Of course, finding them requires you to trek through otherworldly locales brimming with hazardous wildlife, not to mention genetically altered super lizards. Luckily, Scaler offers the means to travel and trample all over the multiverse. You have two main weapons in the game: sharp claws and a quick tongue (literally.)
Using your tongue on smaller creatures usually kills them, but it only stuns larger ones. But what you really need the tongue for is speed and its capacity to nail multiple critters in one fell swoop. Swarms of hostile critters will surround you at every turn, especially toward the beginning of the game, and using your tongue quickly brings them down.
The responsiveness and speed of the tongue attack make it one satisfying and invaluable weapon through the game. Your claws, on the other hand, dish out far more damage but you won't use them quite as often. Many of the enemies in Scaler only come up to your ankles, so using your claws often leaves you open to attack. When facing a boss, however, you'll need to use your claws as the tongue attack becomes useless.
You'll quickly discover that different enemies require different methods of attack. Little explosive critters known as "Hidden Crabs" should be dodged and not attacked, for example. Sure, you can take them out before they explode but you run the risk of a crab detonating inches away from your face. Spidery creatures known as "Arachnos" often swarm, making the tongue attack the offensive action of choice. The man-size "Zarpac" rushes at you, leaving himself vulnerable from the rear, allowing you to move in with your claws to take him out from behind.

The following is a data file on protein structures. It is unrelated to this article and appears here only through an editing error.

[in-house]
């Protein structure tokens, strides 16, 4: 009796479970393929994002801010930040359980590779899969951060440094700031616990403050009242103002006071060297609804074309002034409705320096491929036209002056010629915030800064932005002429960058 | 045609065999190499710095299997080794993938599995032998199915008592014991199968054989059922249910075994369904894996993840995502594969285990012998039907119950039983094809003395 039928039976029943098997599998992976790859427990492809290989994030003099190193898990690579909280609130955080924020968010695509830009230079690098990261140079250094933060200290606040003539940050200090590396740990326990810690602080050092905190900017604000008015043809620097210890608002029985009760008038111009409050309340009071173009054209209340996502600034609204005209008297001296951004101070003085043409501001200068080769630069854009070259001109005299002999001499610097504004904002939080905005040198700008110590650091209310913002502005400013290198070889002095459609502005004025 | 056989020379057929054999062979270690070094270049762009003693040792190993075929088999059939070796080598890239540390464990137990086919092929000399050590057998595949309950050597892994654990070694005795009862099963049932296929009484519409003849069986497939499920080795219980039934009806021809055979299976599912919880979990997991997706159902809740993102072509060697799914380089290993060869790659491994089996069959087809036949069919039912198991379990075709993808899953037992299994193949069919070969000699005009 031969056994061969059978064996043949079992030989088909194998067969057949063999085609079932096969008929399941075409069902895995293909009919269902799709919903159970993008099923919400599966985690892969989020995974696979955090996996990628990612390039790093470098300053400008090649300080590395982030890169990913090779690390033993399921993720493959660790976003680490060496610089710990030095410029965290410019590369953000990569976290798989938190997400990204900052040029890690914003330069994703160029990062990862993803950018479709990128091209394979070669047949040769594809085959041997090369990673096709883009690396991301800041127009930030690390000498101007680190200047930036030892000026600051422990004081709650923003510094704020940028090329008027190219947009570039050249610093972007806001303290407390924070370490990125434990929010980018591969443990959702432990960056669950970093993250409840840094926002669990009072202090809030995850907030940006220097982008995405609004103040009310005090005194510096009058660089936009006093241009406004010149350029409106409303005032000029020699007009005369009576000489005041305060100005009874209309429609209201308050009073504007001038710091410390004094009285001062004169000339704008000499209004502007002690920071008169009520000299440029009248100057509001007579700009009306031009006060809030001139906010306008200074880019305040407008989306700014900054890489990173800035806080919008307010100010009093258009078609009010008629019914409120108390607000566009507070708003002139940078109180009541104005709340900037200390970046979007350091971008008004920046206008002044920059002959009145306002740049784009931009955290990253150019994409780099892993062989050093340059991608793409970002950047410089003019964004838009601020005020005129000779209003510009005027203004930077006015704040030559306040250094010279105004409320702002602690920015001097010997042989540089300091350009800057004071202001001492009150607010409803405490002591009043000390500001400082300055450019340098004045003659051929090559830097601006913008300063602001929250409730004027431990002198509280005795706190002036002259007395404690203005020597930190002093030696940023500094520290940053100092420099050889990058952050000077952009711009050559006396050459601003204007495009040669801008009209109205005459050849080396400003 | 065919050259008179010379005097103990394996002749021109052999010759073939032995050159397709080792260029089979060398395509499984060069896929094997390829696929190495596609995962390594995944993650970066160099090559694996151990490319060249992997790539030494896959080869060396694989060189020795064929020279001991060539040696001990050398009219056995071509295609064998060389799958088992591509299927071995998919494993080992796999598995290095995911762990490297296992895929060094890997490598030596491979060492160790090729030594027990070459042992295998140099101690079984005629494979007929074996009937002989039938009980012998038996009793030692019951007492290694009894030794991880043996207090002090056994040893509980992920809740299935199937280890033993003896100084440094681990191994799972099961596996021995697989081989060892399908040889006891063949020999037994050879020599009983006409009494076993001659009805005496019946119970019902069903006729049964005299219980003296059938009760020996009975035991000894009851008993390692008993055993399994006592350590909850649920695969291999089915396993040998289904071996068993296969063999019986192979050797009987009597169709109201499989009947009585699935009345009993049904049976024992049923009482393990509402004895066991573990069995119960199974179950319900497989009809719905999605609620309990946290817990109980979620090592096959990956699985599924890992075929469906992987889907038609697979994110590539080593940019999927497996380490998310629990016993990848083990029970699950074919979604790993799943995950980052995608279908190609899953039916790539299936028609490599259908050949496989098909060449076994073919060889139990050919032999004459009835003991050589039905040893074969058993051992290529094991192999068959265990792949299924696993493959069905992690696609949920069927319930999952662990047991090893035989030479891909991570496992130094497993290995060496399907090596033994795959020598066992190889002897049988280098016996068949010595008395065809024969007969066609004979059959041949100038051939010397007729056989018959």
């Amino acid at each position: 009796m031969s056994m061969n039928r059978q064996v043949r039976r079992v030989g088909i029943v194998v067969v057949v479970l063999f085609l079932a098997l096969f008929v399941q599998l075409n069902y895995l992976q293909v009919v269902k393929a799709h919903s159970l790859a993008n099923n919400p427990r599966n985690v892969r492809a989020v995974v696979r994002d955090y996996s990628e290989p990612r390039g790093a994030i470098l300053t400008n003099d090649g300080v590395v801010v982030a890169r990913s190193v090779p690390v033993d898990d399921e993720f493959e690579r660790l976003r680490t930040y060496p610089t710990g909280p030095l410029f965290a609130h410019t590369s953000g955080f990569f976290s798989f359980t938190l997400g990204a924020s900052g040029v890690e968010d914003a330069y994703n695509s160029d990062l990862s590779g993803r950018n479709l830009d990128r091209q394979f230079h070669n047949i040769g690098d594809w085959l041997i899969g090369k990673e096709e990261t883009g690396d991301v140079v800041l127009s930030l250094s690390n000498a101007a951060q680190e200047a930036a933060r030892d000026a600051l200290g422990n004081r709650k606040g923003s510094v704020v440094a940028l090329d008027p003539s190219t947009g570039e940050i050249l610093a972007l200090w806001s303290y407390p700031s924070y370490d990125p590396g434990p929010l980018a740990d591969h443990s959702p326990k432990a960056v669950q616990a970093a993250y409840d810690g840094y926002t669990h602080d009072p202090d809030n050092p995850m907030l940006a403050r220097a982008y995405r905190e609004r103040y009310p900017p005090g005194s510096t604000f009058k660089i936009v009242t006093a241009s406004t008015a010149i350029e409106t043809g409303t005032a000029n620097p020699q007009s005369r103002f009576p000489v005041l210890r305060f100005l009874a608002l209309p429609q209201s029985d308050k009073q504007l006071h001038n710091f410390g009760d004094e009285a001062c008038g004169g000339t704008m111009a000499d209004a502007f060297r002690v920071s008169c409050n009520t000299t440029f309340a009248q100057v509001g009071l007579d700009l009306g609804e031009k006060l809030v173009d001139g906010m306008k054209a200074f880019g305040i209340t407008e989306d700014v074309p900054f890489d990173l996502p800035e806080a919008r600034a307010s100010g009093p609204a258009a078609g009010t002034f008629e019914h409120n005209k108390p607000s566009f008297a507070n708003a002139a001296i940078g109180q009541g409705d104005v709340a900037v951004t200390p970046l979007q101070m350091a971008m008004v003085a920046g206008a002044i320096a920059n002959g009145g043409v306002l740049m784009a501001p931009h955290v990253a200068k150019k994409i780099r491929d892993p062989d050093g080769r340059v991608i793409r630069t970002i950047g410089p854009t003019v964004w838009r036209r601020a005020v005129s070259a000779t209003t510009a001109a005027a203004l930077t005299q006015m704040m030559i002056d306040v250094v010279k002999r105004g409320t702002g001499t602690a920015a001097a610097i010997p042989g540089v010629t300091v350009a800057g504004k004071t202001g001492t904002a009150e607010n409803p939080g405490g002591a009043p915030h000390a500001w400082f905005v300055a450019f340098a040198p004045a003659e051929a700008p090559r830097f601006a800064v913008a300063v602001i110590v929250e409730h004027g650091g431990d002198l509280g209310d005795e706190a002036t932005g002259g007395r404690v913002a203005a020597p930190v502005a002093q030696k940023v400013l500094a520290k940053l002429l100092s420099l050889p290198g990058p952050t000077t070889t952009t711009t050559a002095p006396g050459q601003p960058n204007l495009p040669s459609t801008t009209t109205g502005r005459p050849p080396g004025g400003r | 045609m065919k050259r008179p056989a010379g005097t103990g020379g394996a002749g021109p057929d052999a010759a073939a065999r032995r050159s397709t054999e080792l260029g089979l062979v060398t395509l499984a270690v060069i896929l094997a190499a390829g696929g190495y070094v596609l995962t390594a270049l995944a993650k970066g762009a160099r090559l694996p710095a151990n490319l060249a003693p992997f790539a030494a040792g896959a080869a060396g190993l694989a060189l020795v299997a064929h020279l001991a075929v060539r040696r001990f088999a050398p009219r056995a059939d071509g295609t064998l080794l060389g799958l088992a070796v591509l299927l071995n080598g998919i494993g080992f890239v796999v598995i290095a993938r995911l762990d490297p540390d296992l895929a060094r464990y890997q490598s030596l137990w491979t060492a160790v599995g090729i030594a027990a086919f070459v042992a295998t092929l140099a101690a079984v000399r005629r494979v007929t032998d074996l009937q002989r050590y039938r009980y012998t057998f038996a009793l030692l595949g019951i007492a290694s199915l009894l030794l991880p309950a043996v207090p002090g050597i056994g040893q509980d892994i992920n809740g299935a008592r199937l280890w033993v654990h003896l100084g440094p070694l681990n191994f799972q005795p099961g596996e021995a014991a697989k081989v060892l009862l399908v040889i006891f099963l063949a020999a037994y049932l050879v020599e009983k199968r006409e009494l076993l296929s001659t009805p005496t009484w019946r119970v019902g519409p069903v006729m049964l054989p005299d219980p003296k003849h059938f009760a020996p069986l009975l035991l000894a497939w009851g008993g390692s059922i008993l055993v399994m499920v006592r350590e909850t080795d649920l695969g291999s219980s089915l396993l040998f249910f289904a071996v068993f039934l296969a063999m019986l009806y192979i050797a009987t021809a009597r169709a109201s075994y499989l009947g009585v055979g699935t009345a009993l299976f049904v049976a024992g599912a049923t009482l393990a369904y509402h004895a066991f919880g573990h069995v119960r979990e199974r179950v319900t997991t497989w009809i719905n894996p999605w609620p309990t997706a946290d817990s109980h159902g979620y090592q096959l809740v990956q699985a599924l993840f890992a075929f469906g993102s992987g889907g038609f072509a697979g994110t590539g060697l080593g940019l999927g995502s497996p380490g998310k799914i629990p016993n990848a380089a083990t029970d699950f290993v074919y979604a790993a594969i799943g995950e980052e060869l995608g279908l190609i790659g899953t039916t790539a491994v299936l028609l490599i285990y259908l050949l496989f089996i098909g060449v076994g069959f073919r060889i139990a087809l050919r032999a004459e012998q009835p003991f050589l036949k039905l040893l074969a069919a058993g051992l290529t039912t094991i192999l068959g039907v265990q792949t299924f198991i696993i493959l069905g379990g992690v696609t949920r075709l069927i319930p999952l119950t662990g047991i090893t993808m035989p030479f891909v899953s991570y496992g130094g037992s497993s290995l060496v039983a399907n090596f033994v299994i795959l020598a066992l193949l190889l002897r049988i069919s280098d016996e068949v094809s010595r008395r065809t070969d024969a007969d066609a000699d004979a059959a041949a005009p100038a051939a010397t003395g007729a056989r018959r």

You can improve your claw attack and health meter by purchasing upgrades using collected Klokkies. In addition to upgrades, you can also evolve into five different types of enemies by defeating a specific number of a particular species. Your first transformation takes place during the second stage. You'll evolve into one of the "Bakuden," a mischievous race of toddler-like animals that carry explosive orbs. You then explosive abilities to blow open metal cases and gain access to previously impenetrable areas.
Each transformation is equally cool and useful, providing plenty of fun without feeling gimmicky. Turning into a "Krock" lets you roll up into a spiked ball and plow through enemies. You can also ride parallel beams (think rollercoaster ride) to access new sections of the environment.
The "Doozum" resembles a bat, allowing you to take to the skies and shoot enemies using a sonar attack. Like the previous transformations, using the Doozum form lets you access new areas. Transforming into one of the five creatures only takes a touch of a button, and each holds a vital role in level progression.
You'll navigate the game world using a large map. The map represents each locale with a stenciled drawing. You're free to visit previously explored areas whenever you like, and chances are you'll need to if you want to find all the Crystal Gems. While not truly open ended, Scaler offers a decent amount of freedom amongst its 15 diverse locations.
Plowing through each of the game's areas and defeating all the bosses should take the average gamer no longer than 12 hours, but when you factor in the fact that Scaler costs less than 20 bucks, well, that's quite a bargain. While retaining the same style and "feel," each area looks different from each other, providing some great eye candy. In fact, Scaler is one pretty game in general.
Scaler boasts silky smooth animation and cool graphical effects. Each environment feels alive and looks decidedly organic, with swaying plant life and fluttering creatures buzzing around everywhere. You'll see looming mushrooms in the background and cross ponds using overgrown lily pads. Since the game takes place in some far flung dimension, it looks as though the artists implemented whatever they wanted.